2005: “What is this ‘Facebook’ and why do I need to be on it?”
2008: “What is a ‘Twitter?’ Is it another thing I have to check, and why do I need a blog? What is a blog?”
2012: I wrote a blog post on being a Christian Black man in America after the death of Trayvon Martin, received 10,000 hits in 24 hours.
2016: Associate Director of Ministry in Digital Spaces
Social Media was a platform I didn’t understand. As an 80s baby and a 90s kid, I remember when the internet came into being, along with smartphones and apps we know and love—and occasionally hate. I was introduced to Facebook as a means of keeping up with my students when I was a campus staff of a BCM chapter. I joined Twitter because of a conversation with staff a few years younger than me who were utterly shocked I had never heard of the it. I didn’t touch it for another two years.
Then Trayvon Martin was killed in Florida, and while news reports and ethnic communities told differing stories and racial tensions began to climb—actually be unearthed—in the country, I turned to my blog as a means of healing my mind and soul in order to move forward in life. I wanted to write about what it was like to be a Christian Black man living in the United States, navigating the complexities of having an eternal hope in Jesus while almost daily experiencing the denial of the image of God in me because of the color of my skin. I wrote a blog post as I had been doing the last few months. This time, one hundred people didn’t just read it, they forwarded it on Twitter and Facebook and Tumbler and everywhere else. 10,000 hits in 24 hours, over 20,000 by the end of the week and I realized very quickly: social media is an onramp to another world—a digital world.
Even more, beyond reading my blog, people began to ask questions, pushback, and dialogue with me about race, ethnicity, culture, and faith. Students and peers would message me asking if/when I was writing again about current events. Without my knowledge, I developed an expectation of my leaders to contribute theologically and contextually into the digital world. In less than a decade, I went from not seeing the relevance of the social media to recognizing its impact on relationships, understanding, and community in both the digital and physical world.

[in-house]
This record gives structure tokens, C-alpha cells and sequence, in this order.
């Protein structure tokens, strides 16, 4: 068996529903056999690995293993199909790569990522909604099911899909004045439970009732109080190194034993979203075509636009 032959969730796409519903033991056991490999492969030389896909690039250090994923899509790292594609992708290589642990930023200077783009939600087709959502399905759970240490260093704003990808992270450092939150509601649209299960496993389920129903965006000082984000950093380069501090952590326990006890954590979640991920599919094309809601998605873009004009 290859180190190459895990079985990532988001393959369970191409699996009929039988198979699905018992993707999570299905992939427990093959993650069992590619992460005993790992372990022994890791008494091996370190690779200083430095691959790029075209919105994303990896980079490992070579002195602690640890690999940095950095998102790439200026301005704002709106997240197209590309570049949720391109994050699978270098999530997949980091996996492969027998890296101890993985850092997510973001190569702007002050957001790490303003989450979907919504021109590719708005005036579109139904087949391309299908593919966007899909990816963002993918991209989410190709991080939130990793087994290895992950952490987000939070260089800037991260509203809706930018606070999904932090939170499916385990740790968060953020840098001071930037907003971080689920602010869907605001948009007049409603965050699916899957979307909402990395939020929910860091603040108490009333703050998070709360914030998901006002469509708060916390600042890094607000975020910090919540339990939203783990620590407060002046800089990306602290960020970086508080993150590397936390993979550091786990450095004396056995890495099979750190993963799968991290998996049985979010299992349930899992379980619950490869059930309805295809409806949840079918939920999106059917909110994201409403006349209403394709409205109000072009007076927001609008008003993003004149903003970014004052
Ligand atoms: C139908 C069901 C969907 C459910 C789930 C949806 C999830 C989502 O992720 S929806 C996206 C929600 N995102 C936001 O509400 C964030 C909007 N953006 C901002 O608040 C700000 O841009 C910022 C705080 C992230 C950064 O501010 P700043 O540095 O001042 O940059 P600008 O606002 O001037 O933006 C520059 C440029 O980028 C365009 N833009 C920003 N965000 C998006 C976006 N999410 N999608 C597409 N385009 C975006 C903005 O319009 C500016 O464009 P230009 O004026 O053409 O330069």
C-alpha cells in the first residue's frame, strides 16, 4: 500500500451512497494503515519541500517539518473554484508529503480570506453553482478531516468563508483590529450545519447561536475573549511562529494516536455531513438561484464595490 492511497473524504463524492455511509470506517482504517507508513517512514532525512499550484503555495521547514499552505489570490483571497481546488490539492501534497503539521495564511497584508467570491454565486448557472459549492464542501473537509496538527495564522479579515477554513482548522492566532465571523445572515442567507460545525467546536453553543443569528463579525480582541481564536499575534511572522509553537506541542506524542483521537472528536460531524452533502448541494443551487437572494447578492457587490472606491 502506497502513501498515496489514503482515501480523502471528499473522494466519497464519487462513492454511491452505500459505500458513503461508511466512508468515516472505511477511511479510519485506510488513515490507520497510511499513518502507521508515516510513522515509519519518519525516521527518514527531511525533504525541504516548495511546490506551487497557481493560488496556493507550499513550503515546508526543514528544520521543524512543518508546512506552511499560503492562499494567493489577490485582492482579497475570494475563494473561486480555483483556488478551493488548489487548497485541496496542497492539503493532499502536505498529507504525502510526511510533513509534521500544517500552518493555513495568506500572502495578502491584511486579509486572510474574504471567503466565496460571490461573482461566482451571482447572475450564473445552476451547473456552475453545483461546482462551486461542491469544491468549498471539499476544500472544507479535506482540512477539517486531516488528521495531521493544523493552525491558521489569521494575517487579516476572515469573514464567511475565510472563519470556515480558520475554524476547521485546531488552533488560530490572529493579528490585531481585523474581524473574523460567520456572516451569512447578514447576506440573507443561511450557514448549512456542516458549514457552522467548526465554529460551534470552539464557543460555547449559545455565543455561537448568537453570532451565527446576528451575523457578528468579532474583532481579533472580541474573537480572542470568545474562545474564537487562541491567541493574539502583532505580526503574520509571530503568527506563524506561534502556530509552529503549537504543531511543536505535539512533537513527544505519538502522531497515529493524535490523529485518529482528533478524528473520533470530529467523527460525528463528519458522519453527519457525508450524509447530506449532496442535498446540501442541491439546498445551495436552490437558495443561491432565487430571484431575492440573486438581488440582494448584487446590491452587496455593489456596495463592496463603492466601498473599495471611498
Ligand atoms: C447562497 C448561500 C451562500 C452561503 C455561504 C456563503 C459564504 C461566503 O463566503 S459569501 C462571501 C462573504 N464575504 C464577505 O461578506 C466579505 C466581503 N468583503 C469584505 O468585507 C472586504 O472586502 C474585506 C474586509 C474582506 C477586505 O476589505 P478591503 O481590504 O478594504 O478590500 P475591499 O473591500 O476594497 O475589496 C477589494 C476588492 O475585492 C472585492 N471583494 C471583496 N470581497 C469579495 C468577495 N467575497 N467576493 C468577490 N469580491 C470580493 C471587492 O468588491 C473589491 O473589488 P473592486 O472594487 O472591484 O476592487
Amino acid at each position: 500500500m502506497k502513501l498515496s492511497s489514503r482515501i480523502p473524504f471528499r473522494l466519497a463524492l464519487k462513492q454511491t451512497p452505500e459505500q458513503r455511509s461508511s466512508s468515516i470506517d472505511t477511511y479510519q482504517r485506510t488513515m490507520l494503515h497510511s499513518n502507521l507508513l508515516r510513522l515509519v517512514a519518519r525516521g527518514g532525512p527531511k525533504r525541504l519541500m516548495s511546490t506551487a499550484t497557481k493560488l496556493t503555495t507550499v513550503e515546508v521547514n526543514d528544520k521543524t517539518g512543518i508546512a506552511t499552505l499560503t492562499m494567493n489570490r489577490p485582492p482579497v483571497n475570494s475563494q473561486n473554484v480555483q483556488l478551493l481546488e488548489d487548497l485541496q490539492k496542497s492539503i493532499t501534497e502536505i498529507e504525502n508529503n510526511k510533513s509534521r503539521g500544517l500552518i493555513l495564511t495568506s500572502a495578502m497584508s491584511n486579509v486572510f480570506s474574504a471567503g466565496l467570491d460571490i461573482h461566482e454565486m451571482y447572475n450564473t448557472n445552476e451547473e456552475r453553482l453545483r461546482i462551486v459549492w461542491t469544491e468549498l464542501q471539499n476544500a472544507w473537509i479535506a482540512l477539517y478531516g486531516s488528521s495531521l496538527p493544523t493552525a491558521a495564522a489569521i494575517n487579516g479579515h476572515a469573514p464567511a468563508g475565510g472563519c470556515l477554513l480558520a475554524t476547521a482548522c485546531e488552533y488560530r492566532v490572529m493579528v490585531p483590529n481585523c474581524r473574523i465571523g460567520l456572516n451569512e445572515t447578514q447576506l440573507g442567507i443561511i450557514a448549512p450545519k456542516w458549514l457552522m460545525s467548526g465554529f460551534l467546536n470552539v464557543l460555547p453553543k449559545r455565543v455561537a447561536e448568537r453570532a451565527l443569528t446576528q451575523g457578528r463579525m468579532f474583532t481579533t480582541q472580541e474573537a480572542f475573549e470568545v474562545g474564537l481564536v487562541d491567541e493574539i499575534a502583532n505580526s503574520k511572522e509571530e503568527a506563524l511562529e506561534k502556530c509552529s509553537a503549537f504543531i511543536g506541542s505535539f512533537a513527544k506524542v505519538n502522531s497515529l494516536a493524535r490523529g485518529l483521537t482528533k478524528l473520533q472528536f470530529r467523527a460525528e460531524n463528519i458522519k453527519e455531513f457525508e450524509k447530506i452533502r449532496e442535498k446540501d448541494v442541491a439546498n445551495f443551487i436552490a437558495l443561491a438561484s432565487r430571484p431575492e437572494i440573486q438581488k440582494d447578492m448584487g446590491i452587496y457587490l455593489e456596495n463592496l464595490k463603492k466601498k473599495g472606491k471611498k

The digital world can easily be interpreted through the gospel. It was created for good, a means of global communication and community. It has been marred by evil. We have seen social media be used as weapons of verbal pain and destruction. People too often troll rather than listen to differing opinions. However, Digital Spaces are also incredible places to meet people from all walks of life, with incredible stories and varying manifestations of the universal brokenness that only the good news of Jesus can heal.
I hadn’t considered I could be someone sent into digital space to listen, engage, and invite people to consider how Jesus might call the people of God to respond to issues affecting college students and the country. It just happened. I stumbled upon a community of people longing to be heard, open to new conversations, grasping for handles in order to interpret the world, and ultimately looking for hope.
That’s why I joined Ministry in Digital Spaces. I discovered another “nation” where disciples of Jesus can be made. It’s rich in diversity, culture, language, and perspective. There is a standing invitation to all who would desire to join.
It’s a new place to be salt and light...one tweet at a time.